A day after undercutting Republican congressional leaders by accepting Democratic terms of a debt ceiling increase, President Donald Trump on Thursday suggested he is open to eliminating the debt limit altogether.
Trump made the comment in response to a shouted question by a reporter during a meeting with advisers at the White House.
“It could be discussed,” the president said, according to a pool report. “There are a lot of good reasons to do that.”
The comment represented a continuation of a renewed effort by Trump to forge bipartisanship.
“The people of the U.S. want to see a coming together,” he said.
The idea of eliminating the need for Congress to take politically uncomfortable votes on raising the nation’s borrowing limit has been anathema to conservatives, who swiftly condemned the idea on Thursday.
“I would love to be able to do that with my credit cards as well,” quipped Mark Meckler, a co-founder of Tea Party Patriots who now serves as president of Citizens for Self-Governance. “It’s called fiscal insanity.”
Dan Holler, a spokesman for Heritage Action for America, said debt ceiling votes serve to highlight chronic overspending.
“Getting rid of the debt ceiling is akin to getting rid of the fire alarm in your home,” he said.
“I’m old enough to remember when this president campaigned against raising the national debt.”
Holler said any vote to raise the debt ceiling should be tethered to spending cuts or structural reform. He said emergency aid to the victims of Hurricane Harvey should stand on its own merits. He said Heritage Action would count a package tying it to a short-term debt limit extension as a “key vote” on its congressional scorecard.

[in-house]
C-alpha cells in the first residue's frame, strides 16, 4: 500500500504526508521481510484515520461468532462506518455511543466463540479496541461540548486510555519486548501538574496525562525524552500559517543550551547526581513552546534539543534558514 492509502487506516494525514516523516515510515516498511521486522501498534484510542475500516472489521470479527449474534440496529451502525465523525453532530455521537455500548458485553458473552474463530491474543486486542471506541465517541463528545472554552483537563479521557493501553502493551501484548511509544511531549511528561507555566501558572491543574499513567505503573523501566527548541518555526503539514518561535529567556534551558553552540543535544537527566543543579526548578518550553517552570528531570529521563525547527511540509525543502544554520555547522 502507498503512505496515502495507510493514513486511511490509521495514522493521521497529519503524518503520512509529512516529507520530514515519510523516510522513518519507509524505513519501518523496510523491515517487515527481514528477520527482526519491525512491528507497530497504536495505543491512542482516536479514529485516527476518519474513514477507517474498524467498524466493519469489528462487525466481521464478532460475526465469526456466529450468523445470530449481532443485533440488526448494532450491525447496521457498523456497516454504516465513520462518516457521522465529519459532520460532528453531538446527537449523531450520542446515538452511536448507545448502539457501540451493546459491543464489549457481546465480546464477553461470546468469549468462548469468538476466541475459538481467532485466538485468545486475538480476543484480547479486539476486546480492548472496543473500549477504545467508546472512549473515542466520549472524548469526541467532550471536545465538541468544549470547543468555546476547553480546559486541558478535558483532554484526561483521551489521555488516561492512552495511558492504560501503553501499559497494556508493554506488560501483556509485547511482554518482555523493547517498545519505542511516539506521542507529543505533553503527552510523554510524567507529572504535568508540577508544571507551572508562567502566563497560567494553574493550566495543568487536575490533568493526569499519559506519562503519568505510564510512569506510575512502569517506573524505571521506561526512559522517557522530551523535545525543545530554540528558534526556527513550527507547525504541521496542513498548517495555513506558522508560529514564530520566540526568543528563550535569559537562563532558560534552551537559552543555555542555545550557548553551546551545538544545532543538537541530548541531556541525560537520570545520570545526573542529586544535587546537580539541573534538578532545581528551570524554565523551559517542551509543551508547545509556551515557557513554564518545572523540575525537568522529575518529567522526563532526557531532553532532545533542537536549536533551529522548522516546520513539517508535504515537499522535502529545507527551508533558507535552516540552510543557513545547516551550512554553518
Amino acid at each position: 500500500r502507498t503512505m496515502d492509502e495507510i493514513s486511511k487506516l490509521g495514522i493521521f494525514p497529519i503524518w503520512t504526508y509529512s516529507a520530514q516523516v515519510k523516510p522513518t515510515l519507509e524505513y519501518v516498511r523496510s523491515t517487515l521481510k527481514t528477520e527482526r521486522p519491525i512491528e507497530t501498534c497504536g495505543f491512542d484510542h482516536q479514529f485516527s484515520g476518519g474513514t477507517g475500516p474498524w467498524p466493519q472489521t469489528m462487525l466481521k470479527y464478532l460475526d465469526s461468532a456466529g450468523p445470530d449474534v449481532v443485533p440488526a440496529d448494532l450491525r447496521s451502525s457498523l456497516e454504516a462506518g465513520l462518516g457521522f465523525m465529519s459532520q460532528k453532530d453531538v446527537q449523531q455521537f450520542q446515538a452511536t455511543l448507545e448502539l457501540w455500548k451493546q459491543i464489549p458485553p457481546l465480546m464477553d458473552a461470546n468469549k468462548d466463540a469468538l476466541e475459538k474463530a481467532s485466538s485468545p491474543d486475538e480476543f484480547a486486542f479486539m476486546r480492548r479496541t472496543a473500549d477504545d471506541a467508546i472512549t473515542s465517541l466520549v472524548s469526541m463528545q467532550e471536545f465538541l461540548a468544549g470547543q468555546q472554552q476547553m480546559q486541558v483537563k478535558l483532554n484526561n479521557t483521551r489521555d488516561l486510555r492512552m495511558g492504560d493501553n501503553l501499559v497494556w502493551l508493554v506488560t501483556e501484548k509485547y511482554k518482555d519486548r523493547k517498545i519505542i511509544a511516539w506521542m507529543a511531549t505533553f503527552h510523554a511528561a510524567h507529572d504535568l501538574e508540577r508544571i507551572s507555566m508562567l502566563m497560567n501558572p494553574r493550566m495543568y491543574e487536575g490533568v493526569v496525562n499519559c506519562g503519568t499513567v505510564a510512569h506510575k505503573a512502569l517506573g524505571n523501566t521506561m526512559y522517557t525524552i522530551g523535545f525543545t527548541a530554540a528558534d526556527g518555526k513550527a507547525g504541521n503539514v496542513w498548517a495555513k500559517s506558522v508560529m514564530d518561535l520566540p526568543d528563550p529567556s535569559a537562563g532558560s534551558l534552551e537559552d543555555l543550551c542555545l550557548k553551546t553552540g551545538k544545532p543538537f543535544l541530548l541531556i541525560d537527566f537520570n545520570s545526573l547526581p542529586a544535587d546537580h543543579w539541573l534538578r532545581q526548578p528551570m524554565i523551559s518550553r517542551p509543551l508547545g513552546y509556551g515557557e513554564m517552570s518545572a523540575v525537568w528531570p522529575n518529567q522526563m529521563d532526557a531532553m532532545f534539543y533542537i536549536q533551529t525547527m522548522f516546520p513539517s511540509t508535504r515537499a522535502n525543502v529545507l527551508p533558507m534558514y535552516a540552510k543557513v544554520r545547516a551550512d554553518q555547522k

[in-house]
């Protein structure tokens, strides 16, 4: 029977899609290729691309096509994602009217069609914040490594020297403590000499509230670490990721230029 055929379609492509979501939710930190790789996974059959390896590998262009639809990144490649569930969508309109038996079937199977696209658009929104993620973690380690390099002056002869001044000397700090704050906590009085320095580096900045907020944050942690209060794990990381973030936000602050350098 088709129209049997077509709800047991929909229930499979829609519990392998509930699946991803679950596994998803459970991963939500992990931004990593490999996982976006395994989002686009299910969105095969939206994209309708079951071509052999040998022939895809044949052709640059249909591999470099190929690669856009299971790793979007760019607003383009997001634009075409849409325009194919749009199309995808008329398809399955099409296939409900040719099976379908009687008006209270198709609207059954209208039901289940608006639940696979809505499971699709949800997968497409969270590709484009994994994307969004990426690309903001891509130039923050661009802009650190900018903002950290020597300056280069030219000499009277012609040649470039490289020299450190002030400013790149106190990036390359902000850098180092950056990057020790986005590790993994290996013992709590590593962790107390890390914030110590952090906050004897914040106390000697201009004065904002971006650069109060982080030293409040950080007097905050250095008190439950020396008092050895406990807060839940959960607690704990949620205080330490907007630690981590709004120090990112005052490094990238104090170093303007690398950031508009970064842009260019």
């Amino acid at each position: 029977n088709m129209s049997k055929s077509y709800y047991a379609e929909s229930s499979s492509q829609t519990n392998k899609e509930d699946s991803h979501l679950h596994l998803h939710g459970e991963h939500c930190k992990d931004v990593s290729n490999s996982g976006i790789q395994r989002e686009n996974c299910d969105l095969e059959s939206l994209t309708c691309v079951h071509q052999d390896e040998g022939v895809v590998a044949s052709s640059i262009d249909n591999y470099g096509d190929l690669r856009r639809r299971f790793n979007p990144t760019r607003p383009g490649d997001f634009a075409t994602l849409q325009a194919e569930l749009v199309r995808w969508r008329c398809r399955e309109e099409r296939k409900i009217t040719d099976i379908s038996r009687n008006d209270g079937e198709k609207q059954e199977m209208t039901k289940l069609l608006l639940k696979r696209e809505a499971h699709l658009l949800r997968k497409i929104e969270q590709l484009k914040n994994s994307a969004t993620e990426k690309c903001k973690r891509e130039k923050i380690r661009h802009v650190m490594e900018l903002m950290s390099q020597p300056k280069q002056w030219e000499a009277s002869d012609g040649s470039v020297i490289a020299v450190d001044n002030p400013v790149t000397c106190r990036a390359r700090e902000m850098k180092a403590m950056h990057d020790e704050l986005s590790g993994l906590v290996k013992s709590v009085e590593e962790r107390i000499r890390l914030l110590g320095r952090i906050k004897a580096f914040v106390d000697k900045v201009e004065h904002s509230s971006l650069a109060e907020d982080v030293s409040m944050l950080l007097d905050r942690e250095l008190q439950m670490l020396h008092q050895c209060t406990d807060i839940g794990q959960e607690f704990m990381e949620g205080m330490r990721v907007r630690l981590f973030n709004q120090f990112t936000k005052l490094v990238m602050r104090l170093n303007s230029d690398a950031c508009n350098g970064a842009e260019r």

Jason Pye, vice president of legislative affairs at FreedomWorks, expressed exasperation.
“I’m old enough to remember when this president campaigned against raising the national debt,” he said.
Pye said annual budget deficits are creeping back up toward the trillion-dollar range, which they reached following the 2008 financial collapse. He said it is “wholly fiscally irresponsible” to scrap the debt limit. Without leverage over the ceiling, he noted, congressional conservatives never would have been able to negotiate spending caps in 2011.
“It’s the only opportunity to rein in the size and scope of the federal government,” said Pye.
“It creates negotiating leverage for anyone who doesn’t think we should have unlimited spending,” he said.
But Meckler defended the president’s decision to side with Senate Minority Leader Chuck Schumer (D-N.Y.) and House Minority Leader Nancy Pelosi (D-Calif.) on a short, three-month extension of the debt ceiling. That will give Trump leverage during negotiations over spending for the rest of fiscal year 2018, he said.
Meckler said House Speaker Paul Ryan (R-Wis.) and Senate Majority Leader Mitch McConnell (R-Ky.) both were advocating “in the most spineless way” to push back the next debt ceiling vote until after next year’s midterm elections.
The Republican leaders also refused, added Meckler, to back up Trump’s threat to risk a partial government shutdown over his proposed border wall.
“Any negotiating leverage the president might have had, they completely took away from him,” he said. “The sellouts are Ryan and McConnell … Those guys are the scumbags, and they’re the villains in this situation.”